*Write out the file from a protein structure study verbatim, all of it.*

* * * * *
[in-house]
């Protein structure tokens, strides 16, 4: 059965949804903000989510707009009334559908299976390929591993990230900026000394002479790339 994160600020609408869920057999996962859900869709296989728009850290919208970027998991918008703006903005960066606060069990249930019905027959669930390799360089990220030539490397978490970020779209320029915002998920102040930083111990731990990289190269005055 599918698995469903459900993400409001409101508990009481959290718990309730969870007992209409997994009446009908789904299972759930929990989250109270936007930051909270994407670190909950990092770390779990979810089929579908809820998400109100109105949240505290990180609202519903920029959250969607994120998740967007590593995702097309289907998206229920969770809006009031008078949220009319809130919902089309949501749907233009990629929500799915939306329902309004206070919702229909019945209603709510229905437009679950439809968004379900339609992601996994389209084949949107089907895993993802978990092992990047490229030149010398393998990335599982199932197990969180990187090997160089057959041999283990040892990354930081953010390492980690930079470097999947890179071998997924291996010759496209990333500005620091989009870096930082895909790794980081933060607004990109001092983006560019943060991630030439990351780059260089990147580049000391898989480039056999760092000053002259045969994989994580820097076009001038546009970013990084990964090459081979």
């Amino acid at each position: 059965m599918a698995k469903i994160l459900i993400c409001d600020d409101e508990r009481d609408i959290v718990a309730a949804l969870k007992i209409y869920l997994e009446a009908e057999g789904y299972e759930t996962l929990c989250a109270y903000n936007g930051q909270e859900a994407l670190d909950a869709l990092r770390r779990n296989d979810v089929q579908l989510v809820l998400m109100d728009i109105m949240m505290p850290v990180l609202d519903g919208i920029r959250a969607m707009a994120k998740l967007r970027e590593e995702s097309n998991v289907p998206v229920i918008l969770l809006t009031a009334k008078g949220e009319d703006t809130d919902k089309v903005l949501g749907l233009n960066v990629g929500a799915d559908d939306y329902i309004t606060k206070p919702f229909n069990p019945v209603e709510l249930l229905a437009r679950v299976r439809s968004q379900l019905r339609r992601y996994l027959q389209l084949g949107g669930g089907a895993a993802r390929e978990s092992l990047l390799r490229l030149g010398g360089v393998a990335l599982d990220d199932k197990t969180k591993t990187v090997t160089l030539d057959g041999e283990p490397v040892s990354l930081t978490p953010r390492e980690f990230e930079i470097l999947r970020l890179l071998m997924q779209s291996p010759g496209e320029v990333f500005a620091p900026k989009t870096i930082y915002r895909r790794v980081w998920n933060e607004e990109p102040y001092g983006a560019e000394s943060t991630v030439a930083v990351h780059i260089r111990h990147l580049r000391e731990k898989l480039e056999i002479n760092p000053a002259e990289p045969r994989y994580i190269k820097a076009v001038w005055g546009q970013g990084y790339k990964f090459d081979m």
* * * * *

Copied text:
[in-house]
């Protein structure tokens, strides 16, 4: 059965949804903000989510707009009334559908299976390929591993990230900026000394002479790339 994160600020609408869920057999996962859900869709296989728009850290919208970027998991918008703006903005960066606060069990249930019905027959669930390799360089990220030539490397978490970020779209320029915002998920102040930083111990731990990289190269005055 599918698995469903459900993400409001409101508990009481959290718990309730969870007992209409997994009446009908789904299972759930929990989250109270936007930051909270994407670190909950990092770390779990979810089929579908809820998400109100109105949240505290990180609202519903920029959250969607994120998740967007590593995702097309289907998206229920969770809006009031008078949220009319809130919902089309949501749907233009990629929500799915939306329902309004206070919702229909019945209603709510229905437009679950439809968004379900339609992601996994389209084949949107089907895993993802978990092992990047490229030149010398393998990335599982199932197990969180990187090997160089057959041999283990040892990354930081953010390492980690930079470097999947890179071998997924291996010759496209990333500005620091989009870096930082895909790794980081933060607004990109001092983006560019943060991630030439990351780059260089990147580049000391898989480039056999760092000053002259045969994989994580820097076009001038546009970013990084990964090459081979």
């Amino acid at each position: 059965m599918a698995k469903i994160l459900i993400c409001d600020d409101e508990r009481d609408i959290v718990a309730a949804l969870k007992i209409y869920l997994e009446a009908e057999g789904y299972e759930t996962l929990c989250a109270y903000n936007g930051q909270e859900a994407l670190d909950a869709l990092r770390r779990n296989d979810v089929q579908l989510v809820l998400m109100d728009i109105m949240m505290p850290v990180l609202d519903g919208i920029r959250a969607m707009a994120k998740l967007r970027e590593e995702s097309n998991v289907p998206v229920i918008l969770l809006t009031a009334k008078g949220e009319d703006t809130d919902k089309v903005l949501g749907l233009n960066v990629g929500a799915d559908d939306y329902i309004t606060k206070p919702f229909n069990p019945v209603e709510l249930l229905a437009r679950v299976r439809s968004q379900l019905r339609r992601y996994l027959q389209l084949g949107g669930g089907a895993a993802r390929e978990s092992l990047l390799r490229l030149g010398g360089v393998a990335l599982d990220d199932k197990t969180k591993t990187v090997t160089l030539d057959g041999e283990p490397v040892s990354l930081t978490p953010r390492e980690f990230e930079i470097l999947r970020l890179l071998m997924q779209s291996p010759g496209e320029v990333f500005a620091p900026k989009t870096i930082y915002r895909r790794v980081w998920n933060e607004e990109p102040y001092g983006a560019e000394s943060t991630v030439a930083v990351h780059i260089r111990h990147l580049r000391e731990k898989l480039e056999i002479n760092p000053a002259e990289p045969r994989y994580i190269k820097a076009v001038w005055g546009q970013g990084y790339k990964f090459d081979m």